Risk-Reducing Salpingectomy Versus Standard Tubal Sterilization: Lessons From Offering Women Options for Interval Sterilization
AbstractObjectives: In women receiving sterilization, the removal of the entire fallopian tube, a procedure referred to as a risk-reducing salpingectomy (RRS), reduces subsequent ovarian cancer risk compared with standard tubal sterilization procedures. There are limited data on which surgical procedure women will choose when educated about the benefits of an RRS. Our objective was to study the proportion of women desiring sterilization that would choose an RRS.
Methods: This cohort study included women 30 years of age and older with a living biological child who requested laparoscopic sterilization at a tertiary academic hospital. Participants were given a decision aid and offered an RRS or a standard tubal sterilization procedure with titanium clips. The primary outcome was to determine the proportion of women who would choose an RRS. Other outcomes included estimated blood loss and operative time, which was compared between groups, along with complications.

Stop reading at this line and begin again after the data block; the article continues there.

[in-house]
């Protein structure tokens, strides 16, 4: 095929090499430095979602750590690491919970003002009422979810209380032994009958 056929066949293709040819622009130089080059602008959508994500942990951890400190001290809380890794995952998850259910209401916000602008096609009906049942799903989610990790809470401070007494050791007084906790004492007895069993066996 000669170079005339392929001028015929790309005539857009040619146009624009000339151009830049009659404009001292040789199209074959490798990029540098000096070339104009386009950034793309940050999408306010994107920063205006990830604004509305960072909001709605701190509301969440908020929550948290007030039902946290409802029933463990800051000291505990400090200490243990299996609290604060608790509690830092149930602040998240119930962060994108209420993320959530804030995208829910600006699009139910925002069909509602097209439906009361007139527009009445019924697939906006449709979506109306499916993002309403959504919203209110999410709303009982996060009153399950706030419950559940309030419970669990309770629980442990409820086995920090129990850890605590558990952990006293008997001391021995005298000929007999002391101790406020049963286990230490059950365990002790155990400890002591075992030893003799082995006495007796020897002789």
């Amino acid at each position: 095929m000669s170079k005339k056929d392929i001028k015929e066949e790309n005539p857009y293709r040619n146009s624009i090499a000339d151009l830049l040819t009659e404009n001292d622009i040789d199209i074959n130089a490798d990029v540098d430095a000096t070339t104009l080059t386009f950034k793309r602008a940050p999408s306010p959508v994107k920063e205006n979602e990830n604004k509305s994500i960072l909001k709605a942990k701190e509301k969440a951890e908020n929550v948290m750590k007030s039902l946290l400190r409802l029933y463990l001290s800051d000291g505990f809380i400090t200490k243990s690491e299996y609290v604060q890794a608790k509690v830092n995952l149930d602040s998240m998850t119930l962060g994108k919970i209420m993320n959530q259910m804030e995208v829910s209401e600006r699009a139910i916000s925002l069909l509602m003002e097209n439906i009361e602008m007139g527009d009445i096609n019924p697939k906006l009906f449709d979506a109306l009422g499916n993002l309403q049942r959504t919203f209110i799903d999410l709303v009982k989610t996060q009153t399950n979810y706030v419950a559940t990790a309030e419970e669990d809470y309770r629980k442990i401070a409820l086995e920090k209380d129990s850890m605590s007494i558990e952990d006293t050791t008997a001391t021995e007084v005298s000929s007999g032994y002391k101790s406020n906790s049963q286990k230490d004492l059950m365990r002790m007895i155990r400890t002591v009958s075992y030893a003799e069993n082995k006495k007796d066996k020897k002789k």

Results: Fourteen of the 18 (78%) women who participated in our study chose RRS. Estimated blood loss and operating time were similar among women who underwent RRS and standard tubal sterilizations. There were no significant complications in either group. The study was ended early based on emerging data and a change in national practice patterns.
Conclusions: Because of the elective nature of sterilization and the complexities of cancer risk reduction, a patient-centered approach is beneficial for sterilization counseling. Our results support offering RRS as an alternative to standard tubal sterilization.
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